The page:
Preheat the oven to 400 degrees F.
Peel, core and slice the apples, then peel, core and grate the quince. Fill a pie pan with the fruit, sprinkling sugar over each layer, and mounding it up toward the center of the pan. Pour the water into the pan to come halfway up to the fruit.
Roll out the dough. Cut off a thin strip and attach it to the rim of the pan, brushing the rim with water first. Brush the strip with water and cover the pan with the sheet of dough, cutting off all the overhanging bits. Crimp the edges, brush the top with eggwash, and strew over the demerara sugar. Bake for 20 minutes before turning the temperature down to 375 degrees F and cooking for a further 20 minutes. Eat warm or hot with heavy cream.
Use approximately twice the weight of all purpose flour (preferably organic) to unsalted butter. Some recipes call for half butter, half lard.
Sift the flour and a pinch of sea salt into a food processor, then cut the cold butter into small pieces on top of it. I process it for 20 to 30 seconds, then add ice-cold water through the top, a tablespoon at a time, 2 to 2 1/2 minutes should be enough for about 10 ounces of dough, with the machine running. If the paste is still in crumbly little bits after 1 or 2 minutes, add a tablespoon more water, but remember, the more water you use, the more the crust will shrink if you bake it blind. One solution is to use a bit of cream or egg yolk instead of water. The moment the dough has cohered into a single ball, stop, remove it, wrap it in plastic wrap and chill in the fridge for at least 30 minutes.
If you're making pastry dough by hand, sift the flour into a large bowl with the salt, add the chopped butter, and work as briskly as you can to rub the fat into the flour. Use the tip of your fingers only, rather like running grains of hot sand through your fingers. Add the water bit by bit as above; wrap and chill the dough.
If you're making a double-crust pie, divide the dough into roughly 2/3 and 1/3. Then scatter a bit of flour on your work surface, roll your rolling pin in it, dust the palms of your hands, and start rolling. Always roll away from yourself, turning the dough as you go, and keep the rolling pin and work surface floured to prevent sticking.
Preheat the oven to 375 to 400 degrees F.
Line your greased pie pan with dough. Never stretch it; it will stretch back. Try to leave at least 30 minutes for the unbaked dough to commune with the inside of your fridge. Or put it in the night before you need it.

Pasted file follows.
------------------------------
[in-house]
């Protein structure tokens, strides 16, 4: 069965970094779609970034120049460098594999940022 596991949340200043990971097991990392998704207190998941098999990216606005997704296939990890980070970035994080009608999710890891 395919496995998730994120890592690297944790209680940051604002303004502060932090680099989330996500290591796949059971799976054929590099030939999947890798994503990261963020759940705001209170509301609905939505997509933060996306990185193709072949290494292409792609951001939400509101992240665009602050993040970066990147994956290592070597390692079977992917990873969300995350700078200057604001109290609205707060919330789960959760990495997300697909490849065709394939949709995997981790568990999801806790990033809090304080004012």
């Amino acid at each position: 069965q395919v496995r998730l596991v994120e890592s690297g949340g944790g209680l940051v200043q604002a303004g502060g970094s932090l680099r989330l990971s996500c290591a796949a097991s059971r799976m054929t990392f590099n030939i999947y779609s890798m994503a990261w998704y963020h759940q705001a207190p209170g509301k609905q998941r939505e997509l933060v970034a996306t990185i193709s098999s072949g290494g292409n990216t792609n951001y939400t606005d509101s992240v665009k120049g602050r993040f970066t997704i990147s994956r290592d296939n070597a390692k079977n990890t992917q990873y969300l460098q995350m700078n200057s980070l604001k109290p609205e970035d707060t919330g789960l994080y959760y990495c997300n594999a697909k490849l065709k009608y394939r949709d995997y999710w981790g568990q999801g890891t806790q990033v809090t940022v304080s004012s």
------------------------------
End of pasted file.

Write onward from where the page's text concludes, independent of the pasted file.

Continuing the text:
Tear off a piece of waxed paper a little larger than the pie pan and place it over the dough. Cover the paper with a layer of dried beans; the idea is to prevent the pastry from rising up in the oven. When the dough is nearly cooked (the timing depends on the rest of the recipe), remove the paper and beans and prick the bottom of the pie shell to let out trapped air that would otherwise bubble up. Return the tart to the oven for 5 to 10 minutes to dry the bottom. Brushing the partly baked pie shell with a light coating of beaten egg or egg white ensure a crisp finished tart.
Sift the flour and salt into a mixing bowl. Rub in 2 tablespoons of the butter, as for shortcrust pastry dough, or use a food processor. Mix in the water and then gently knead the dough on a floured surface, preferably marble. Wrap it in plastic wrap and refrigerate for 30 minutes.
Keep the rest of the butter out so that it softens, then flatten it into a rectangle 1 inch thick. On a lightly floured surface, roll out the dough into the same size as the butter. Place the butter in the center of the pastry and then fold over the top and bottom of the dough to cover the butter.
With the rolling pie, press down on the edges to seal in the butter, then give the dough a quarter turn clockwise. Now roll the dough out so that it returns to it's original length. Fold over the ends again, press them together with the rolling pin, and give a further quarter turn clockwise. Repeat the process once more, then rest the dough in the fridge for at least 30 minutes, remembering which way it is facing.
Repeat the rolling and turning process twice more, then refrigerate for a final 30 minutes before using or freezing. If the dough gets warm and buttery at any stage during the process, put it in the fridge to chill.
If you prefer not to make your own, you can buy ready-made puff pastry, but try to find the very best available.
Recipe courtesy of Tamasin Day-Lewis, "Tarts With Tops On OR How to Make the Perfect Pie", Miramax Books, 2003